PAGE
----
How difficult can it be to talk about money?

Public conversations about money – spanning from what some people earn, how much they owe and stories about celebrities who have become broke – are common. It therefore appears that talking about money is not a problem – as long as it is not our own money, says Magosha.

“Reflect on this. How much time do you spend talking about your money in your relationship? Ask yourself if you can build a friendlier environment to have these conversations more often.”

How to start the conversation and what to talk about?

Magosha says you should choose a time that works for both of you.

“Choose a moment when you are both not tired or stressed. It is not advisable to kick-off the discussion with fire-fighting. Rather start by acknowledging your partner’s good financial habits. Also frame problem areas positively. For instance, after highlighting the positives you can suggest ways to reduce the overspending on the latest fashion to ensure you can afford to go on holiday. A non-judgemental approach to money discussions will allow both of you to be honest about existing financial obligations and future expectations.”

Here are Magosha’s suggestions on how to discuss money and establish a harmonious financial life as a couple:

1. Lifestyle aspirations and drawing up a financial plan

A key part of any committed couple’s financial life is having a financial plan which covers goals varying from short to long term. A financial planner can help you with prioritising your goals and creating a plan to reach those goals. It is advisable to have a discussion with your partner before your meeting with the financial planner to make the most of the time with the planner. Your discussion should cover the kind of lifestyle you would like to live as well as goals such as saving for emergencies, retirement, children’s education, deposits for big purchases or a wedding - if it’s in the pipeline. You should also discuss how to prepare for unforeseen events such as death, illness, disability and unemployment. Planning for unforeseen events should empower both partners to run with the finances if something happened to one of them.

You need to align your future aspirations because the amounts you need to reach your goals is dependent on these. For example, your idea of retirement may include international travel while your partner may be content with moving to the countryside with occasional local trips. Similarly, the schooling you choose for your children – public or private schools – or the suburb and size of house you aspire for can require a very different financial commitment than what your partner envisaged.

2. Managing extended family responsibilities

As a couple you may come from different financial backgrounds. One partner’s family may need support while the other doesn’t. It will be beneficial to discuss how much support will be provided to the respective families. Be reasonable and transparent when discussing this issue to avoid resentment and problems in the relationship in future. Extended family’s expectations will need to be managed as your financial situation changes e.g. when children are born or if one partner loses employment or take a lower paying job.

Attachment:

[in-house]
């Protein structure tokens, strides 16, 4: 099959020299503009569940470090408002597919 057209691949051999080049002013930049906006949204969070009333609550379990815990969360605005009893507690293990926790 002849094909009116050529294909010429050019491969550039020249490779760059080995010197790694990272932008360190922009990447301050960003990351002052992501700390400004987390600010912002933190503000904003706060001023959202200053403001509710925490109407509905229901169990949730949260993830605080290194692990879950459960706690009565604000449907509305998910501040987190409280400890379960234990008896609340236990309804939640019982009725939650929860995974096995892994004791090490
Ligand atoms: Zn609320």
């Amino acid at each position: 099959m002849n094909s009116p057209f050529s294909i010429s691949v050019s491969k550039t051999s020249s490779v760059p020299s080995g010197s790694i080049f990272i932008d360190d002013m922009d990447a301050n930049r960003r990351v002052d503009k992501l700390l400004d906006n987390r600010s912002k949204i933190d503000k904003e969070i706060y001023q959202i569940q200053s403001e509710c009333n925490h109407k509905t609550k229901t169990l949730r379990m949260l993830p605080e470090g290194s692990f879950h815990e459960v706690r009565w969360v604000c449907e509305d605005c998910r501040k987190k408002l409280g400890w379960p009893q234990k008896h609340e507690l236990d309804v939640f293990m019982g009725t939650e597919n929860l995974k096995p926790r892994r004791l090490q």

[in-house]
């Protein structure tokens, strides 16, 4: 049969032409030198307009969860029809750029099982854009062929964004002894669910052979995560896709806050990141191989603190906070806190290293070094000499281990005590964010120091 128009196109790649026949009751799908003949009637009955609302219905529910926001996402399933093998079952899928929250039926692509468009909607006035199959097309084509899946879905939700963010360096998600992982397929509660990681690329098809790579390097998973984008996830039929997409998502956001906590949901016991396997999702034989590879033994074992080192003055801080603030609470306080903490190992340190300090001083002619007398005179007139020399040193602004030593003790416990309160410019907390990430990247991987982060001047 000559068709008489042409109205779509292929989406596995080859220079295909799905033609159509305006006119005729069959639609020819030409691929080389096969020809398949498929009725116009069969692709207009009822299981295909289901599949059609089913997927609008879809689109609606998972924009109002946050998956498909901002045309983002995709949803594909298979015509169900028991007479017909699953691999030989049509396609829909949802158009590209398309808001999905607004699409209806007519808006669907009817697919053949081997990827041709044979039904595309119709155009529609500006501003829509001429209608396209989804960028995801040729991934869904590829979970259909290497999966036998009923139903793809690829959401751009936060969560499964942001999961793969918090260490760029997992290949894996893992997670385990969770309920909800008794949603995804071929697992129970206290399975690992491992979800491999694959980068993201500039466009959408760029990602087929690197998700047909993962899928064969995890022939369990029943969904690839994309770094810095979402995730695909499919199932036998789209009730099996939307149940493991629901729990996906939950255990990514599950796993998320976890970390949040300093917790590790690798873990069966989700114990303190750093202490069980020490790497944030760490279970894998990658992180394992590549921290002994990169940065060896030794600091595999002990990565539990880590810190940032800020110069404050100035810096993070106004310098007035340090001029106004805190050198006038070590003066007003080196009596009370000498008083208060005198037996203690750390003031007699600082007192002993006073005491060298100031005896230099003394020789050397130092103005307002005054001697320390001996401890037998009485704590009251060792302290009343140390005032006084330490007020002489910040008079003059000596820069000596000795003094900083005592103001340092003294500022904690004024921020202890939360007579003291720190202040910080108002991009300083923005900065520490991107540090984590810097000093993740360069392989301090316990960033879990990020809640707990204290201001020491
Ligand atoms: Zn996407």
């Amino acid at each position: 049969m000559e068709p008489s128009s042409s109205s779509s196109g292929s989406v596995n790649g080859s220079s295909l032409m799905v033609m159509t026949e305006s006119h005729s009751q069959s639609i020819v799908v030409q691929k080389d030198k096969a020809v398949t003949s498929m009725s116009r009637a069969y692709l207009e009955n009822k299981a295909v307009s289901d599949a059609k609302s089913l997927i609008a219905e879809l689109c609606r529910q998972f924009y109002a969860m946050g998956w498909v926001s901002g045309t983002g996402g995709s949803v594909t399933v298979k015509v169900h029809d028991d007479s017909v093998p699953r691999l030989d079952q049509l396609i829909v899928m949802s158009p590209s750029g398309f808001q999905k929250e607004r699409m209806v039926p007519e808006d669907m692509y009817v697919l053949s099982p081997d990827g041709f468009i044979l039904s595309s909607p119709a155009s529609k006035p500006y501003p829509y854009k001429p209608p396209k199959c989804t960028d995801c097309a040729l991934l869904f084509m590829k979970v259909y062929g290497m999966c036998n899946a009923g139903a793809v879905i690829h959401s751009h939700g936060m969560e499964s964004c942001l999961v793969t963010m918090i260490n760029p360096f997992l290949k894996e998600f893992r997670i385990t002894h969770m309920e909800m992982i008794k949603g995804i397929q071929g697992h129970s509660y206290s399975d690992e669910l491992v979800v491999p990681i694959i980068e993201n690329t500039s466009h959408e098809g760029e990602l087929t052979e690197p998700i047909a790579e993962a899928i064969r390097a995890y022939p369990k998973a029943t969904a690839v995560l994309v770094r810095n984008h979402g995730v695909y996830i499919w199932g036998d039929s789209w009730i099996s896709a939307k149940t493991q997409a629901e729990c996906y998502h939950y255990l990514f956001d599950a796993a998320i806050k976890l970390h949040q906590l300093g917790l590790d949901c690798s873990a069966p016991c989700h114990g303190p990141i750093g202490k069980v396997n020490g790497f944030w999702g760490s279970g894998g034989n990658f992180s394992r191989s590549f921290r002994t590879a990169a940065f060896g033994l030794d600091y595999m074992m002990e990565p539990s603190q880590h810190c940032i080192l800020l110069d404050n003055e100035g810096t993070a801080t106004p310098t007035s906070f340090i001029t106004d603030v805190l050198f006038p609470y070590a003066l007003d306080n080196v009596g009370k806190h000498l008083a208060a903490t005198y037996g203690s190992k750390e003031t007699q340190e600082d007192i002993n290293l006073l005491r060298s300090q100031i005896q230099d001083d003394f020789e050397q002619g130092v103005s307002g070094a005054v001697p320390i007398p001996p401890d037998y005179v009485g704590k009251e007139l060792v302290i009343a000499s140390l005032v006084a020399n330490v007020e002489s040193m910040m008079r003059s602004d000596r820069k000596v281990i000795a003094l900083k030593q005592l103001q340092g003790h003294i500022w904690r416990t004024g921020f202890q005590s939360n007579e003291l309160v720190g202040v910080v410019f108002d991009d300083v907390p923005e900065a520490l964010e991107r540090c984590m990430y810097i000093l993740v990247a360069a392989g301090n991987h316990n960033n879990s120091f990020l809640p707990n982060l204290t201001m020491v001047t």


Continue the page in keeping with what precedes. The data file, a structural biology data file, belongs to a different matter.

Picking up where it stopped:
3. Budget for monthly savings, spending and donations together

Budgeting is an essential tool to understand where one intends to spend money and how much. It is also useful for tracking past spending. Discuss with your partner how much is available to save, what you can afford to donate, but also look at where you can free up some cash. Set up time to discuss your budget on a regular basis to ensure that you are spending as planned but also to plan ahead for additional future expenses to your budget e.g. child care when a child is born or additional money for transport when taking up a job further from home.

4. How to formalise finances in your relationship to allow for unforeseen events

A will and antenuptial contract are some of the important legal documents that can help you manage the distribution of assets or debt in unforeseen events such as death, insolvency or divorce. Where married, the type of marriage contract you chose will affect how financial and physical assets as well as and debt, which existed before and after the marriage, is distributed. Your financial planner, working together with a legal advisor, can help you decide the best route to plan your estate.

5. ​To unite or not to unite bank accounts?

There are pros and cons to both options. But whichever you choose, you must allow some level of independence in making financial decisions to maintain a healthy relationship. The typical banking account options to choose from are:

  • A joint account: One partner takes on the role of main account holder and the other partner has signing rights. All the household expenses are then paid from this account. However, if the main account holder passes away, the account will temporarily be frozen and the money will be inaccessible to the other partner.
  • Separate accounts: If you choose this route, you need to frequently discuss and agree how to split the financial responsibilities. Such responsibilities may need to be adjusted for job losses, career breaks or other life changing events.
  • A household bank account: It can be useful to have one household account, without a credit facility, which you both contribute to on a monthly basis. It can be used for debit orders and day-to-day household expenses. With this option you can keep separate personal accounts and thus avoid the limitations of a joint account.

Magosha concludes, “Your responsibility to your partner is to be financially responsible for yourself and to communicate regularly. You should both be empowered to handle finances. Work on forging a financial future together, with the big picture in mind and guiding principles of transparency and trust.”